C

6

A urine culture is recommended for women with suspected acute pyelonephritis, women with symptoms that do not resolve or that recur within two to four weeks after the completion of treatment, and women who present with atypical symptoms.

C

11

First-line treatment options for acute uncomplicated cystitis include nitrofurantoin (macrocrystals; 100 mg twice per day for five days), trimethoprim/sulfamethoxazole (Bactrim, Septra; 160/800 mg twice per day for three days in regions where the uropathogen resistance is less than 20 percent), and fosfomycin (Monurol; a single 3-g dose).

C

16


A = consistent, good-quality patient-oriented evidence; B = inconsistent or limited-quality patient-oriented evidence; C = consensus, disease-oriented evidence, usual practice, expert opinion, or case series. For information about the SORT evidence rating system, go to http://www.aafp.org/afpsort.xml.

SORT: KEY RECOMMENDATIONS FOR PRACTICE

View Table

SORT: KEY RECOMMENDATIONS FOR PRACTICE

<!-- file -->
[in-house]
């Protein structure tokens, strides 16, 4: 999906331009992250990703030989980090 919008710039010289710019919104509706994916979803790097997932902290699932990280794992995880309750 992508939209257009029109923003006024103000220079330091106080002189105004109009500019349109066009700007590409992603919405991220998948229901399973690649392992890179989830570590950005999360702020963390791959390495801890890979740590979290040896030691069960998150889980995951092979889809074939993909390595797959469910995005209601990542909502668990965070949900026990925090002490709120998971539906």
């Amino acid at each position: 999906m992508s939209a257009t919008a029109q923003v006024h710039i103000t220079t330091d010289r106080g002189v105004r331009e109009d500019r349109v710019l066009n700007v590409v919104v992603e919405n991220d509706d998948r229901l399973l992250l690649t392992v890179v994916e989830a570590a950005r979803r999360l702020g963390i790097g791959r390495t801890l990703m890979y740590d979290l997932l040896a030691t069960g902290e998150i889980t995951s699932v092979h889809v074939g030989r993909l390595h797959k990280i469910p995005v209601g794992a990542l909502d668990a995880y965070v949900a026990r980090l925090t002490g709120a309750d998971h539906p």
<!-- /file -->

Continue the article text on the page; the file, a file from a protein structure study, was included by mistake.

Clinical recommendation Evidence rating References

The combination of new-onset frequency and dysuria, with the absence of vaginal discharge, is diagnostic for a urinary tract infection.

C

6

A urine culture is recommended for women with suspected acute pyelonephritis, women with symptoms that do not resolve or that recur within two to four weeks after the completion of treatment, and women who present with atypical symptoms.

C

11

First-line treatment options for acute uncomplicated cystitis include nitrofurantoin (macrocrystals; 100 mg twice per day for five days), trimethoprim/sulfamethoxazole (Bactrim, Septra; 160/800 mg twice per day for three days in regions where the uropathogen resistance is less than 20 percent), and fosfomycin (Monurol; a single 3-g dose).

C

16


A = consistent, good-quality patient-oriented evidence; B = inconsistent or limited-quality patient-oriented evidence; C = consensus, disease-oriented evidence, usual practice, expert opinion, or case series. For information about the SORT evidence rating system, go to http://www.aafp.org/afpsort.xml.

Diagnosis

The history is the most important tool for diagnosing acute uncomplicated cystitis, and it should be supported by a focused physical examination and urinalysis. It also is important to rule out a more serious complicated UTI. By definition, the diagnosis of acute uncomplicated cystitis implies an uncomplicated UTI in a premenopausal, nonpregnant woman with no known urologic abnormalities or comorbidities (Table 15).